The meeting itself was awkwardly long, and afterwards neither side could agree on what was said. At a minimum, Trump allowed Putin to appear as his equal (and perhaps more, to examine the body language on display) and proceeded to go along with the Kremlin line that Russian intelligence played no nefarious role in keeping Hillary Clinton from the White House. That is dismissed as blatant deception by our spy agencies, yet appears to be accepted by Trump and his minions, extensive intelligence evidence to the contrary.

To make matters worse, once he was home, Trump fired off numerous combative tweets about his relationship with Putin, including the stunning idea that he and the Kremlin boss had discussed setting up a joint cybersecurity unit with Moscow to ensure the integrity of future elections. This, simply put, was the most shocking policy suggestion uttered by any American president in my lifetime—and quite possibly ever.

To get this straight: Trump wanted to share American cyber-secrets with the country whose spy services illegally and clandestinely helped put him in the White House, and which continue to cyber-pillage our government and economy right now, in real time.

Read the rest at The Observer …

Why Is Donald Trump Enabling Russian Espionage in America?

White House refuses to push back on aggressive Kremlin spying

How the Obama administration mishandled clandestine Russian interference in last year’s election has become the talk of the town and social media thanks to a new, detailed report by the Washington Post. That piece portrays a White House in disarray through 2016, unable to decide what to do about Kremlin meddling, despite high-grade intelligence confirming that Vladimir Putin had ordered his spy services to create electoral mayhem in America.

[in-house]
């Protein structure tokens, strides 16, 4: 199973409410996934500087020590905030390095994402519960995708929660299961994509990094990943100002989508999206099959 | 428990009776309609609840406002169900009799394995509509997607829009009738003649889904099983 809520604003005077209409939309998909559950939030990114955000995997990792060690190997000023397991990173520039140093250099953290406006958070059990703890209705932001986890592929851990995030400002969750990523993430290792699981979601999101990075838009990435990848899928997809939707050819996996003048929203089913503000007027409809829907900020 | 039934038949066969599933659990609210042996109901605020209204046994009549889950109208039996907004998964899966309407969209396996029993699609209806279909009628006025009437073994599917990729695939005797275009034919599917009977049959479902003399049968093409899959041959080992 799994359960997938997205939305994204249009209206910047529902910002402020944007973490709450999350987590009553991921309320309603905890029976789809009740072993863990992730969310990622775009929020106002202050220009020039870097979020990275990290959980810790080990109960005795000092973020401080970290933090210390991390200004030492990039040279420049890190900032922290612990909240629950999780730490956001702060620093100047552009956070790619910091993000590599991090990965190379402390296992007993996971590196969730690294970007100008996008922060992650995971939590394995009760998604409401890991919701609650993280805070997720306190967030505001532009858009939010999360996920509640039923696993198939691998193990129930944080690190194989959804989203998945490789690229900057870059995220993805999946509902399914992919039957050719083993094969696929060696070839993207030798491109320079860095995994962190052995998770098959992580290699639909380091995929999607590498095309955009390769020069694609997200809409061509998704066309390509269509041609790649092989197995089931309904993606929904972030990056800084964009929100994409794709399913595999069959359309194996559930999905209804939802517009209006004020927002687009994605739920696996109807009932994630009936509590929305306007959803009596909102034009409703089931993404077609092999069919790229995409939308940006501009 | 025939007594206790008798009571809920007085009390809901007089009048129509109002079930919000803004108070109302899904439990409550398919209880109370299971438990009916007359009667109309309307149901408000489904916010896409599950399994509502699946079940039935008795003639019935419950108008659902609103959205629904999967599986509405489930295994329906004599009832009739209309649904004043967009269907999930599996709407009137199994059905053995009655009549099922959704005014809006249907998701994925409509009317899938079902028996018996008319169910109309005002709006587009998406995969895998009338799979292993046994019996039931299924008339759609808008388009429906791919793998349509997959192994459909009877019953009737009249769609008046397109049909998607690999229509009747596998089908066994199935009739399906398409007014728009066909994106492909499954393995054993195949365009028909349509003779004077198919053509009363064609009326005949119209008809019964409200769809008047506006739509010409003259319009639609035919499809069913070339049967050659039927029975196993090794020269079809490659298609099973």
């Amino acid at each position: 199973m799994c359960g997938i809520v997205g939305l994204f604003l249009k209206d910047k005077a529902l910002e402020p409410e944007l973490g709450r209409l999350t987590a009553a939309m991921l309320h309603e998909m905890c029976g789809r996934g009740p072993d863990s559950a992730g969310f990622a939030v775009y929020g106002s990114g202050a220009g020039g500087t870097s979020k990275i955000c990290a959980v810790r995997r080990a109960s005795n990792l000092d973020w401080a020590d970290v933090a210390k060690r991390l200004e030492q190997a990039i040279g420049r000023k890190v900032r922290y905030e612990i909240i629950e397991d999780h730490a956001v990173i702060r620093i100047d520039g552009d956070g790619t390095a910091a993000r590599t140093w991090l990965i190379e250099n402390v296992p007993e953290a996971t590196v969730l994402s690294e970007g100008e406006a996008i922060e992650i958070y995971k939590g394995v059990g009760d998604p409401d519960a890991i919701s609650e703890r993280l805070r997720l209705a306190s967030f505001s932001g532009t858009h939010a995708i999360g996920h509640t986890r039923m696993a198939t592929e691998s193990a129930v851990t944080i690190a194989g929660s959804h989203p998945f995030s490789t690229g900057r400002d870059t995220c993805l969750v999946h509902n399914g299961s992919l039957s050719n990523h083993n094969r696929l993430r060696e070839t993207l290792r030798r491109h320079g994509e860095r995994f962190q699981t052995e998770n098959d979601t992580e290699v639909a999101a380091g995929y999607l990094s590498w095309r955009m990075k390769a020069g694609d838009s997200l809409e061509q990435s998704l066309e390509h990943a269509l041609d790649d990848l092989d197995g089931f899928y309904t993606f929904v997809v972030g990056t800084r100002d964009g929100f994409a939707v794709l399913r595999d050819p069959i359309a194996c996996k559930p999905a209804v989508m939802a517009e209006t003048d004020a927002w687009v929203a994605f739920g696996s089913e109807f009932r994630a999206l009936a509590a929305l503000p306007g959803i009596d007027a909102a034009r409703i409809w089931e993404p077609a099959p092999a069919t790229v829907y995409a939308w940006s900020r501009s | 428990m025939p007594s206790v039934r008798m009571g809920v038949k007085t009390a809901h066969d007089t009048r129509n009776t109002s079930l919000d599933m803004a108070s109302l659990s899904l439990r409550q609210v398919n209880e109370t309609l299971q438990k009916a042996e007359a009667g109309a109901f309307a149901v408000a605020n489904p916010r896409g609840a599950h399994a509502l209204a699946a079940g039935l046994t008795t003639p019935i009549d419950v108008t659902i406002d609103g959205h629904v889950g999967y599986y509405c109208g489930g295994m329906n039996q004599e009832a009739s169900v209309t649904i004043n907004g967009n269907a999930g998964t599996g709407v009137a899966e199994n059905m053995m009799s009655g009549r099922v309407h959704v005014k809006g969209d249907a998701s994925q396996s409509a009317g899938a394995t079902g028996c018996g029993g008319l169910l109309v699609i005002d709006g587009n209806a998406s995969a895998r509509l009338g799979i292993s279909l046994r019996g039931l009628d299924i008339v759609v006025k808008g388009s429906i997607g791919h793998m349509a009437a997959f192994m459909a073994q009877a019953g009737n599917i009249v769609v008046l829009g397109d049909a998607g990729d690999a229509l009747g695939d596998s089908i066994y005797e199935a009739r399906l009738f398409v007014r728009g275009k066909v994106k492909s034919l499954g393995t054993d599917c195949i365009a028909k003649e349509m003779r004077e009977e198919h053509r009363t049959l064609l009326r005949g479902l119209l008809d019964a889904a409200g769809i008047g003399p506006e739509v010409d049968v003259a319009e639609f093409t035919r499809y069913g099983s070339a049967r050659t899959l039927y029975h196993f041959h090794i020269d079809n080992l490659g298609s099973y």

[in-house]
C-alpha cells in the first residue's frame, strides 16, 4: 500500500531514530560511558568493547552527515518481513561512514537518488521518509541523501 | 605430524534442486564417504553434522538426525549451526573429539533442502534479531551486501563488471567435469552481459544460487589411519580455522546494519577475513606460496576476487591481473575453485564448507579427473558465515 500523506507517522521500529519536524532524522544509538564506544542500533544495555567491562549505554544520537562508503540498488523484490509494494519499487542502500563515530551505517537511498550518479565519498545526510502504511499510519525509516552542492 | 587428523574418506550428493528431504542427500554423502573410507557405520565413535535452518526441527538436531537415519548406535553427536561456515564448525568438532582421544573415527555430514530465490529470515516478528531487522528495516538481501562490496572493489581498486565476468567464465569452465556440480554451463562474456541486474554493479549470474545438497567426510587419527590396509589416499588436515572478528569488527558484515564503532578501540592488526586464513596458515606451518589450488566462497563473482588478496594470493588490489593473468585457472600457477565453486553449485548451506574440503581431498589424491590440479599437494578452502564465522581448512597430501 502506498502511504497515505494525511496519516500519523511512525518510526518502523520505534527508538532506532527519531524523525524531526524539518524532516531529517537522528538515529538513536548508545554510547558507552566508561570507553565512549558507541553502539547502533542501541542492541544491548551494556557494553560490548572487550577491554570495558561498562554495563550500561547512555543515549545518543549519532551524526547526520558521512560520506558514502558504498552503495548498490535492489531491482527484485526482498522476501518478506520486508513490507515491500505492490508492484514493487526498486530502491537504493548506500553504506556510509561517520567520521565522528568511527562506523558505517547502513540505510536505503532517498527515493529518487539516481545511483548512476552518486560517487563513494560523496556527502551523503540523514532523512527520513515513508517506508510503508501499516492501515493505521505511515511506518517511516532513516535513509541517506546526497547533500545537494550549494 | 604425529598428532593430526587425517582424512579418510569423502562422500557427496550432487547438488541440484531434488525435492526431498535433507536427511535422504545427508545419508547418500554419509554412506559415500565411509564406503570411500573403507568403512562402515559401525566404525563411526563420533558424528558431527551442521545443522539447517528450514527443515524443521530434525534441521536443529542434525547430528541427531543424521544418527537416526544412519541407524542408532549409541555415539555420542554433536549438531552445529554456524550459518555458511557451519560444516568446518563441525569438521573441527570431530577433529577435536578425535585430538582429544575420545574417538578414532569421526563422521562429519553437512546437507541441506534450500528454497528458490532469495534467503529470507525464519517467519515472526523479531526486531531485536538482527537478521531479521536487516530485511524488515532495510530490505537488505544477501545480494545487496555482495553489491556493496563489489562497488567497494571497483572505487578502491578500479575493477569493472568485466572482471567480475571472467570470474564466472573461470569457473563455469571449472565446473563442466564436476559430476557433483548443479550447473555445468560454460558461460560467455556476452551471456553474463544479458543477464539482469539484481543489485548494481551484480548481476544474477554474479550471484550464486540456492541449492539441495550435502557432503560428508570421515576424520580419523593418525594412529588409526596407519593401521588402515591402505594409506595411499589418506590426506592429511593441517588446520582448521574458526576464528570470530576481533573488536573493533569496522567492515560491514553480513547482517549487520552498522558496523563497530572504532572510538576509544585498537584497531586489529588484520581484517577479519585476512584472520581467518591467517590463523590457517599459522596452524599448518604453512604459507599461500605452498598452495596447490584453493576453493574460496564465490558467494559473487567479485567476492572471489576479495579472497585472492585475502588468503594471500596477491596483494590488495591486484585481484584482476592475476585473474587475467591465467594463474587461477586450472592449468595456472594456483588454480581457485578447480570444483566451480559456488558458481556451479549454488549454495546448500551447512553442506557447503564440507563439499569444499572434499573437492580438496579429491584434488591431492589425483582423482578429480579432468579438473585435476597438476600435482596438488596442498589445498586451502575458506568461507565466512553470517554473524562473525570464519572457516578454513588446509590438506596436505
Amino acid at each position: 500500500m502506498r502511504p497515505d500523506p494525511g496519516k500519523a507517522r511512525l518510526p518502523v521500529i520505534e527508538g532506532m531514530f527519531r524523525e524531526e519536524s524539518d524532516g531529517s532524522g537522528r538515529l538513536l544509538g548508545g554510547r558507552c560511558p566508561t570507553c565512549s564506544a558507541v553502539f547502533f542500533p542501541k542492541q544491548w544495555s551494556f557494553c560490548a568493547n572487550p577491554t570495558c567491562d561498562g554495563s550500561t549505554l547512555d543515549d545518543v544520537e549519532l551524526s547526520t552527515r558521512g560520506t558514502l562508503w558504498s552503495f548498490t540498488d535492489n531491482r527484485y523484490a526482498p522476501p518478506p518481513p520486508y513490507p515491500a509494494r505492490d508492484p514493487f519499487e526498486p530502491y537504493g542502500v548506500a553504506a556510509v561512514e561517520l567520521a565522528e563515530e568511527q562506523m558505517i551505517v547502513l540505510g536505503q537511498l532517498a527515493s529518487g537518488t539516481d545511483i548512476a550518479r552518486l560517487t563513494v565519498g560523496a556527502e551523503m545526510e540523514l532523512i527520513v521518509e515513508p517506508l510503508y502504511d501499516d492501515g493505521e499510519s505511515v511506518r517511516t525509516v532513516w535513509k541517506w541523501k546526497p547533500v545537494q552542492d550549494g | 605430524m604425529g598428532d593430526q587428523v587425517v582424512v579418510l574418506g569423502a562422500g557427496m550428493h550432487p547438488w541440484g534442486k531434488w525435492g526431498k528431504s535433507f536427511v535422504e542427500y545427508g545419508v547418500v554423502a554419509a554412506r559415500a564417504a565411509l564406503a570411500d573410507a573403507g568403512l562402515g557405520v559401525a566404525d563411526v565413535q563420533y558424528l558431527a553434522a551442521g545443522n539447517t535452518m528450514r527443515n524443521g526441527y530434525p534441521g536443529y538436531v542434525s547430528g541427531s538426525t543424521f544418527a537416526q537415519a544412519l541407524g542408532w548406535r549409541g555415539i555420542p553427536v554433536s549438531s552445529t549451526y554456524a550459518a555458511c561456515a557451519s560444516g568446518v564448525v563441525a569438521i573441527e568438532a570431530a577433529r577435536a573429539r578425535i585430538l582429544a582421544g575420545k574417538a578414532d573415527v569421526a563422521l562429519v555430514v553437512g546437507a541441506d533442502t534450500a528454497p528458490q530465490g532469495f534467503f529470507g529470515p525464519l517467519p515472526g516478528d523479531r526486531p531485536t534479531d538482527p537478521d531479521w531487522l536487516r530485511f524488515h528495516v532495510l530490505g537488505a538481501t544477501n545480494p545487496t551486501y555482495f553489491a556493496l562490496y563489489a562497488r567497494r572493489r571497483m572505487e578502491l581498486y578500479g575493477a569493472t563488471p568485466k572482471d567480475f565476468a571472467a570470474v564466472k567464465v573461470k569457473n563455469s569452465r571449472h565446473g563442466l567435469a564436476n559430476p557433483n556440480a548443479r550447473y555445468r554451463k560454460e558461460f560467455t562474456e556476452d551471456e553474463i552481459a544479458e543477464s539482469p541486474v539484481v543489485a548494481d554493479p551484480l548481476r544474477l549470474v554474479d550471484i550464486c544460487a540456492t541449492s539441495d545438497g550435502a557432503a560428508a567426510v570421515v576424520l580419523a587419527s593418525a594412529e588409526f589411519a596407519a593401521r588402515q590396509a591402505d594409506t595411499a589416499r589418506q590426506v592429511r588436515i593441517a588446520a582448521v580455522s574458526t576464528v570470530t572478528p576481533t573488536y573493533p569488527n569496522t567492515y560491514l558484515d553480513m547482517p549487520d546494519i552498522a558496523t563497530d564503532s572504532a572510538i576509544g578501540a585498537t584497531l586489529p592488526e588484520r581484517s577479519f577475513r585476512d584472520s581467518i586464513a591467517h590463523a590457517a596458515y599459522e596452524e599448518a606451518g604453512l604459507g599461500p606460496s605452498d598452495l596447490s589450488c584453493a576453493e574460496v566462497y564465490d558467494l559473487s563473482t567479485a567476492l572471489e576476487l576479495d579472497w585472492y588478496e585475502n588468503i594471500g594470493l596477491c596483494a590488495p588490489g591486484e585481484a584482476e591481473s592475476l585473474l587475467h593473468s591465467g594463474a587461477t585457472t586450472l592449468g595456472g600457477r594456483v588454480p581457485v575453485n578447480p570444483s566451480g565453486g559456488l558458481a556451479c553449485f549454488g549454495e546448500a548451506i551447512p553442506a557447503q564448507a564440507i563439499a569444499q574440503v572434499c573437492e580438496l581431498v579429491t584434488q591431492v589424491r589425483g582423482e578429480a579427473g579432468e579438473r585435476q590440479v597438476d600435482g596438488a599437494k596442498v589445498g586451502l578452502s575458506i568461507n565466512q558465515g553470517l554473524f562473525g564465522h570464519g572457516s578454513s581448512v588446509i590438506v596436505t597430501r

Of course, I told you that months ago, and Barack Obama’s reputation for diffidence and indecision – particularly regarding Russia, which was by no means confined to 2016 – will mar his administration’s legacy, deservedly so. Obama’s fateful lack of pushback against the Kremlin will hang over last year’s election as the preeminent what-if for future historians to unravel.

Nevertheless, President Obama’s mistakes on Russia are now confined to the past, while his successor keeps making them in real time. Donald Trump’s recent tweets have only added to the mystery of his relationship with Moscow, which is the subject of no less than four major Washington investigations: by the FBI, by both houses of Congress, and by Special Counsel Robert Mueller.

After months of protesting that the issue of Russian interference in last year’s election was wholly fake, conjured by liberals and journalists, the president at last conceded (or at least strongly seemed to) that Moscow had, in fact, done something nefarious in 2016. Trump subsequently opined that the real collusion with the Kremlin had been done by Obama – without adding any details – and that the current White House resident is therefore owed an apology by the media!

It’s difficult to know what to make of all this. All that can be stated for certain at present is that widely reported efforts by the president’s lawyers to get their client to stop sending inflammatory tweets which might be used against Trump by investigators and prosecutors have wholly failed.